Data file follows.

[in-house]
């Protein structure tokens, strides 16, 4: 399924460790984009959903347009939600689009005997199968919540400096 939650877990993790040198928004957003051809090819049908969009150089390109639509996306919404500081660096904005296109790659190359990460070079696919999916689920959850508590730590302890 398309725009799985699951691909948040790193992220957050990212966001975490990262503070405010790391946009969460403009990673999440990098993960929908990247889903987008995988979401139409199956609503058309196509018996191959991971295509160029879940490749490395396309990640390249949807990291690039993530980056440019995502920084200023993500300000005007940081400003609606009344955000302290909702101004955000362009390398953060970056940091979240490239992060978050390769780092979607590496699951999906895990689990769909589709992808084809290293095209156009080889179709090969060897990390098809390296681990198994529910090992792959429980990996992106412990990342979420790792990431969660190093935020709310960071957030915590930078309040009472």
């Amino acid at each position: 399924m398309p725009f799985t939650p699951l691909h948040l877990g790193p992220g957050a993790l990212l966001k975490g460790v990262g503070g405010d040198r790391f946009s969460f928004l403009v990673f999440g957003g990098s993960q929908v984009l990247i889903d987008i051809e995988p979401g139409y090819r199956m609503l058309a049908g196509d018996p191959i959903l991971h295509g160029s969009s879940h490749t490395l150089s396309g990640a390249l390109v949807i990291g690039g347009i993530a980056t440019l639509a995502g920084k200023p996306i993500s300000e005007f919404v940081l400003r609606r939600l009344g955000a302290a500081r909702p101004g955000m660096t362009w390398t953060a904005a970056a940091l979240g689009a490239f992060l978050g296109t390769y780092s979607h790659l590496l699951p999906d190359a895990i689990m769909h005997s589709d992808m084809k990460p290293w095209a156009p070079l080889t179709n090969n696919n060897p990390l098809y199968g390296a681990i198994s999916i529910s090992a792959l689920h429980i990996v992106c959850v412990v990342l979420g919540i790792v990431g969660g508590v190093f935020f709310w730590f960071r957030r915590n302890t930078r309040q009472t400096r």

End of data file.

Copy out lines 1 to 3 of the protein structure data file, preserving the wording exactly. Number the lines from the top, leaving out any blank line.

[in-house]
């Protein structure tokens, strides 16, 4: 399924460790984009959903347009939600689009005997199968919540400096 939650877990993790040198928004957003051809090819049908969009150089390109639509996306919404500081660096904005296109790659190359990460070079696919999916689920959850508590730590302890 398309725009799985699951691909948040790193992220957050990212966001975490990262503070405010790391946009969460403009990673999440990098993960929908990247889903987008995988979401139409199956609503058309196509018996191959991971295509160029879940490749490395396309990640390249949807990291690039993530980056440019995502920084200023993500300000005007940081400003609606009344955000302290909702101004955000362009390398953060970056940091979240490239992060978050390769780092979607590496699951999906895990689990769909589709992808084809290293095209156009080889179709090969060897990390098809390296681990198994529910090992792959429980990996992106412990990342979420790792990431969660190093935020709310960071957030915590930078309040009472």
């Amino acid at each position: 399924m398309p725009f799985t939650p699951l691909h948040l877990g790193p992220g957050a993790l990212l966001k975490g460790v990262g503070g405010d040198r790391f946009s969460f928004l403009v990673f999440g957003g990098s993960q929908v984009l990247i889903d987008i051809e995988p979401g139409y090819r199956m609503l058309a049908g196509d018996p191959i959903l991971h295509g160029s969009s879940h490749t490395l150089s396309g990640a390249l390109v949807i990291g690039g347009i993530a980056t440019l639509a995502g920084k200023p996306i993500s300000e005007f919404v940081l400003r609606r939600l009344g955000a302290a500081r909702p101004g955000m660096t362009w390398t953060a904005a970056a940091l979240g689009a490239f992060l978050g296109t390769y780092s979607h790659l590496l699951p999906d190359a895990i689990m769909h005997s589709d992808m084809k990460p290293w095209a156009p070079l080889t179709n090969n696919n060897p990390l098809y199968g390296a681990i198994s999916i529910s090992a792959l689920h429980i990996v992106c959850v412990v990342l979420g919540i790792v990431g969660g508590v190093f935020f709310w730590f960071r957030r915590n302890t930078r309040q009472t400096r």